I have always been an extremely rational, logical person when it comes to plans and my future. I used to have Plan A, B, C, and sometimes a Z.
Always look before you leap, and you’ll be sure-footed, right?
Rewind to the early stages of my post-grad life: through focusing so intently on the end goal and the carefully-constructed master plan, I clung onto the belief that my happiness was at the end of the magical rainbow like a pot of gold (I just made myself into a leprechaun, didn’t I…).
I rationalized to myself that sleeping 3 hours per night and ordering food on seamless for all 3 meals of the day when working until midnight chained to the desk, that all of this would be worth it in the end. That if I could just get through this, it would be better. Obviously, it would. Totally.
Several unwelcomed pounds, a sapped sense of self-confidence and respect for myself later, I made a decision that was not at all on the plan. It wasn’t as simple as so many people out there sometimes sum it up to be- “I was unhappy, so I quit, then I found my happiness.” No, no.
It took me about 14 awkward exits from my boss’s office having chickened out of handing in my notice, and about a week straight of that really ugly, puffy-faced crying (during which I dramatically wailed aloud alone in my apartment that "four years of killing myself in college with working internships and jobs simultaneously was ALL thrown down the drain!!" Who am I, Bridget Jones?).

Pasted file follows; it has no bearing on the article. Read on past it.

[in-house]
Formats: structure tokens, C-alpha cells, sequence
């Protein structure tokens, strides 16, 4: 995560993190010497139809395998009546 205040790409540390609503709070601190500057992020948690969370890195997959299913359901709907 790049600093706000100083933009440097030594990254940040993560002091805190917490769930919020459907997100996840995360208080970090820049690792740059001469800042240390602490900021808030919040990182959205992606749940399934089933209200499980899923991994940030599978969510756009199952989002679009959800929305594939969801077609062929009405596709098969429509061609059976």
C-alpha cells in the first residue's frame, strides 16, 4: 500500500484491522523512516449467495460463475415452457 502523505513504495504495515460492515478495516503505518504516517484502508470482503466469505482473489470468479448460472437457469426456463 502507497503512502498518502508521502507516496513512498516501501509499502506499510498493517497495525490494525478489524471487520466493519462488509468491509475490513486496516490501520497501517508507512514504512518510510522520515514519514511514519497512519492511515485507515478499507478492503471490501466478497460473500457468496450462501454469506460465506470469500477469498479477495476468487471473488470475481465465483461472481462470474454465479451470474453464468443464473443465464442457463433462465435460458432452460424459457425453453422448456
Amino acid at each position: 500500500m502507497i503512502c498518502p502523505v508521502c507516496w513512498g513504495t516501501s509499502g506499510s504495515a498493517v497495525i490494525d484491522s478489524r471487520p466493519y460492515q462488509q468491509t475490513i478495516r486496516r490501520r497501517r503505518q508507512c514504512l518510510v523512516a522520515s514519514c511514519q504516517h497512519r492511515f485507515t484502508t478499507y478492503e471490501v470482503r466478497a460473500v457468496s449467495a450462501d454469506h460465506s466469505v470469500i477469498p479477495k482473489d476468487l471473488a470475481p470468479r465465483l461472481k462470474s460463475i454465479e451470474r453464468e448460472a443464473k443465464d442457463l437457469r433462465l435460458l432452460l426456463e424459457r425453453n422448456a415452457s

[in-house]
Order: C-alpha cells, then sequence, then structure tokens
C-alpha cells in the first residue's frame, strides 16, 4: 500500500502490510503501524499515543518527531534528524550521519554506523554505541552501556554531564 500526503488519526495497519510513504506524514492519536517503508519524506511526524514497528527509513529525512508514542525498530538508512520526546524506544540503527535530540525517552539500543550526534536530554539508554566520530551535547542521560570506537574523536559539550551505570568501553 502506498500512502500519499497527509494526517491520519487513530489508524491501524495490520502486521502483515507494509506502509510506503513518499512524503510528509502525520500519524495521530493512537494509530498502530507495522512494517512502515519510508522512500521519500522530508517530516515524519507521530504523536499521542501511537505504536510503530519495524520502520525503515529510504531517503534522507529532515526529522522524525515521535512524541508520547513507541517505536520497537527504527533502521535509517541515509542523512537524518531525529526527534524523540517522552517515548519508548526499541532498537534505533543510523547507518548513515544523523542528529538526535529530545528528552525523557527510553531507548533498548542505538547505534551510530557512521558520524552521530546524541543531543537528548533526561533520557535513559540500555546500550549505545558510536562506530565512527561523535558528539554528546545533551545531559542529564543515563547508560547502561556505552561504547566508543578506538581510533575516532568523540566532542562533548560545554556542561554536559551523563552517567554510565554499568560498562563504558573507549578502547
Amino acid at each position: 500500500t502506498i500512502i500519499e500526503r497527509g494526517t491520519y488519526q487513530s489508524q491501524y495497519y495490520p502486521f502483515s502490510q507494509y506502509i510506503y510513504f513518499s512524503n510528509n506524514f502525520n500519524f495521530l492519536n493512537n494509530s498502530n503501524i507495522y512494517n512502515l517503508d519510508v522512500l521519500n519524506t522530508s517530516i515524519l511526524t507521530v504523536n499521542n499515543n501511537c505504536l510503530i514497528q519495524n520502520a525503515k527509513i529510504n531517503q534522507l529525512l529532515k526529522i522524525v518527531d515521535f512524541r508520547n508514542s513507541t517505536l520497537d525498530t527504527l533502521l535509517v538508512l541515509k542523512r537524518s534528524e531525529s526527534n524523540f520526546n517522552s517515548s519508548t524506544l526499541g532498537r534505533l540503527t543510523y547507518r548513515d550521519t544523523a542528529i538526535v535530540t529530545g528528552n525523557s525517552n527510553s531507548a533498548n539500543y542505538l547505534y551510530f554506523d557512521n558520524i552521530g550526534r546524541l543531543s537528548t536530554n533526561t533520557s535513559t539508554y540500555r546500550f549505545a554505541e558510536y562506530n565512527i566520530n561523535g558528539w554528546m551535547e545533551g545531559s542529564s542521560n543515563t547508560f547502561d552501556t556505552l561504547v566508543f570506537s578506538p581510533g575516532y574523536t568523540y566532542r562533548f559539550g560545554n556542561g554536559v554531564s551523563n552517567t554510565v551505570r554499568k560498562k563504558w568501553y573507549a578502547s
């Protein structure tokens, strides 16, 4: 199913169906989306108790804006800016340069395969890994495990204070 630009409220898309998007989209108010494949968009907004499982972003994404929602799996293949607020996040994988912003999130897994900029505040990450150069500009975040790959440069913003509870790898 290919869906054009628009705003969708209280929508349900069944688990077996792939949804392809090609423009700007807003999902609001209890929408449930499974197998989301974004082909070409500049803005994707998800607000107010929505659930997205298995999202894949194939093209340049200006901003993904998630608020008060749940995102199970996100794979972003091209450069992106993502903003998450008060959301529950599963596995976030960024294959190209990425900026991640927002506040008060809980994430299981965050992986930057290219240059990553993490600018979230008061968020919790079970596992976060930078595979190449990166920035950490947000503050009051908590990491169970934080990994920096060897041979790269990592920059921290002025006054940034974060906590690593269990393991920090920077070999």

Then, the hardest part. Accepting the fact that I had no concrete Plan B for the first time in my life.
I was always the frog that ensured there were several lily pads lined up before she made the leap. This time, there were no lily pads in sight, but I knew if I remained on my current one, drowning was imminent.
Instead, I dove straight into the water, silenced out the white noise chatter of people asking me what my next step was, and let myself free-float to cleanse out all the toxic material that had seeped into my skin in the past year.
Had I had a cushy Plan B lilypad, I wouldn’t have discovered the cool stillness of that water. Or that I actually kind-of liked aimlessly floating for a moment. Or known the suffocating sensation of feeling like I might get stuck liking this limbo land, swim out too far and drown. Then learning how to toe that line.
It is sheer terror jumping into the unknown where there are no receipts, no exchanges or returns. Sure, bad things can and will happen out there in uncharted territories, but you’ll never discover the good if you aren’t willing to face the potential bad for it.
But what most people don’t realize is, is that you aren’t jumping into some sort of hurricane where you are forced to relinquish all control. You have your say as to where you want to try exploring. And you can always turn around and swim in a different direction if that doesn’t work out.
My quote on my plaque on the trainer’s bio wall at Equinox reads, “Life begins outside your comfort zone.” Yes, this applies to fitness and all that good stuff- but I do feel like I began this exciting chapter of my life thanks to leaving my comfort zone of my alphabetical plans. There are a lot more letters than A-Z, after all. Hel-lo, there are now EMOJIS.